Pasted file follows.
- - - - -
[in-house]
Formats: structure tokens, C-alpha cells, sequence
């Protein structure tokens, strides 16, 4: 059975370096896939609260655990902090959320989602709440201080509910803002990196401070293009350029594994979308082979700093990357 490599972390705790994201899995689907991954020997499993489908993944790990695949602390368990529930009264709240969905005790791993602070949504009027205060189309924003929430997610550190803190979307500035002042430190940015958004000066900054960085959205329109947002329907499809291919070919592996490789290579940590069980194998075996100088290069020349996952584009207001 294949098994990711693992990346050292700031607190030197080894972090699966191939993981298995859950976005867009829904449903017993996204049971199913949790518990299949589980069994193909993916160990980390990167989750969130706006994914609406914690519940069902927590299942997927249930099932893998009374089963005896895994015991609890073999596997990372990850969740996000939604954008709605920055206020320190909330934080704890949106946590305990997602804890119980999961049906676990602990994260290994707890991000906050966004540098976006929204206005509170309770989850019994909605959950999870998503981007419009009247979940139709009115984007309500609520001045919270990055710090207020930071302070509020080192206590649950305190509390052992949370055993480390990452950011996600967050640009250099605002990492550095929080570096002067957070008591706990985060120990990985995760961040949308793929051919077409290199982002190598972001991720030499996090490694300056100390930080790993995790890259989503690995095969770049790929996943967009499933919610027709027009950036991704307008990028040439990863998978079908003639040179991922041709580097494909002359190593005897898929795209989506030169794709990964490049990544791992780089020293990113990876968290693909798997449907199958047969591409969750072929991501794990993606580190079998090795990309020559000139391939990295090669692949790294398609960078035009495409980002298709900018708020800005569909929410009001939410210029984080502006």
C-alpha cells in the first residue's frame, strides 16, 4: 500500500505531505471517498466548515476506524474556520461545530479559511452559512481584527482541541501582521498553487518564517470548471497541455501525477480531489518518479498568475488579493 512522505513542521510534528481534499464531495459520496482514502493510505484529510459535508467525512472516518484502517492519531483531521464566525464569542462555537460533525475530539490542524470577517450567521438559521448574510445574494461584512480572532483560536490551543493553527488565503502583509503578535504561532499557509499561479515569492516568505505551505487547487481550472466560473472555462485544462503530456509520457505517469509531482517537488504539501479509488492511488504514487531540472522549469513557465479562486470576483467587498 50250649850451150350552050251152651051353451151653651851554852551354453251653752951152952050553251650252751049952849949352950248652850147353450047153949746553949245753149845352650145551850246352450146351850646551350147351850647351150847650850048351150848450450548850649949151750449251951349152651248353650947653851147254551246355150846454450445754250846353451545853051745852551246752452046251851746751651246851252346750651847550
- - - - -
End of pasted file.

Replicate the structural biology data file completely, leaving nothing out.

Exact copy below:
[in-house]
Formats: structure tokens, C-alpha cells, sequence
């Protein structure tokens, strides 16, 4: 059975370096896939609260655990902090959320989602709440201080509910803002990196401070293009350029594994979308082979700093990357 490599972390705790994201899995689907991954020997499993489908993944790990695949602390368990529930009264709240969905005790791993602070949504009027205060189309924003929430997610550190803190979307500035002042430190940015958004000066900054960085959205329109947002329907499809291919070919592996490789290579940590069980194998075996100088290069020349996952584009207001 294949098994990711693992990346050292700031607190030197080894972090699966191939993981298995859950976005867009829904449903017993996204049971199913949790518990299949589980069994193909993916160990980390990167989750969130706006994914609406914690519940069902927590299942997927249930099932893998009374089963005896895994015991609890073999596997990372990850969740996000939604954008709605920055206020320190909330934080704890949106946590305990997602804890119980999961049906676990602990994260290994707890991000906050966004540098976006929204206005509170309770989850019994909605959950999870998503981007419009009247979940139709009115984007309500609520001045919270990055710090207020930071302070509020080192206590649950305190509390052992949370055993480390990452950011996600967050640009250099605002990492550095929080570096002067957070008591706990985060120990990985995760961040949308793929051919077409290199982002190598972001991720030499996090490694300056100390930080790993995790890259989503690995095969770049790929996943967009499933919610027709027009950036991704307008990028040439990863998978079908003639040179991922041709580097494909002359190593005897898929795209989506030169794709990964490049990544791992780089020293990113990876968290693909798997449907199958047969591409969750072929991501794990993606580190079998090795990309020559000139391939990295090669692949790294398609960078035009495409980002298709900018708020800005569909929410009001939410210029984080502006």
C-alpha cells in the first residue's frame, strides 16, 4: 500500500505531505471517498466548515476506524474556520461545530479559511452559512481584527482541541501582521498553487518564517470548471497541455501525477480531489518518479498568475488579493 512522505513542521510534528481534499464531495459520496482514502493510505484529510459535508467525512472516518484502517492519531483531521464566525464569542462555537460533525475530539490542524470577517450567521438559521448574510445574494461584512480572532483560536490551543493553527488565503502583509503578535504561532499557509499561479515569492516568505505551505487547487481550472466560473472555462485544462503530456509520457505517469509531482517537488504539501479509488492511488504514487531540472522549469513557465479562486470576483467587498 50250649850451150350552050251152651051353451151653651851554852551354453251653752951152952050553251650252751049952849949352950248652850147353450047153949746553949245753149845352650145551850246352450146351850646551350147351850647351150847650850048351150848450450548850649949151750449251951349152651248353650947653851147254551246355150846454450445754250846353451545853051745852551246752452046251851746751651246851252346750651847550